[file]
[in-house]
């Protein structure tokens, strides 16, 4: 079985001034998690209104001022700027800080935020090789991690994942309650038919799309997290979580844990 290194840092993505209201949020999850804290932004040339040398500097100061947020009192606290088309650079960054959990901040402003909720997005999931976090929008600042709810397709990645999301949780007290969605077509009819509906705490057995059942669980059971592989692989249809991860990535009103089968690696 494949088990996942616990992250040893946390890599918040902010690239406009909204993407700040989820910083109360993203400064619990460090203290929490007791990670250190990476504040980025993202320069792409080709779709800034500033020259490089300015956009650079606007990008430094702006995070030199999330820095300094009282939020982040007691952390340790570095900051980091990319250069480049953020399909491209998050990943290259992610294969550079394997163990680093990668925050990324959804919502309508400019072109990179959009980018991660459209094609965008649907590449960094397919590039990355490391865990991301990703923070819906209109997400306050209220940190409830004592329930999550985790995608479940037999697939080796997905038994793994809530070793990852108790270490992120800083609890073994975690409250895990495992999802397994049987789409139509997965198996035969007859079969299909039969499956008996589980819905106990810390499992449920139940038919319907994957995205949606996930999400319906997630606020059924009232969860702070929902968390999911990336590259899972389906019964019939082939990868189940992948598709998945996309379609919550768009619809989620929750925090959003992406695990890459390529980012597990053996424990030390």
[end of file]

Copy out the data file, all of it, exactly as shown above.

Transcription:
[in-house]
């Protein structure tokens, strides 16, 4: 079985001034998690209104001022700027800080935020090789991690994942309650038919799309997290979580844990 290194840092993505209201949020999850804290932004040339040398500097100061947020009192606290088309650079960054959990901040402003909720997005999931976090929008600042709810397709990645999301949780007290969605077509009819509906705490057995059942669980059971592989692989249809991860990535009103089968690696 494949088990996942616990992250040893946390890599918040902010690239406009909204993407700040989820910083109360993203400064619990460090203290929490007791990670250190990476504040980025993202320069792409080709779709800034500033020259490089300015956009650079606007990008430094702006995070030199999330820095300094009282939020982040007691952390340790570095900051980091990319250069480049953020399909491209998050990943290259992610294969550079394997163990680093990668925050990324959804919502309508400019072109990179959009980018991660459209094609965008649907590449960094397919590039990355490391865990991301990703923070819906209109997400306050209220940190409830004592329930999550985790995608479940037999697939080796997905038994793994809530070793990852108790270490992120800083609890073994975690409250895990495992999802397994049987789409139509997965198996035969007859079969299909039969499956008996589980819905106990810390499992449920139940038919319907994957995205949606996930999400319906997630606020059924009232969860702070929902968390999911990336590259899972389906019964019939082939990868189940992948598709998945996309379609919550768009619809989620929750925090959003992406695990890459390529980012597990053996424990030390």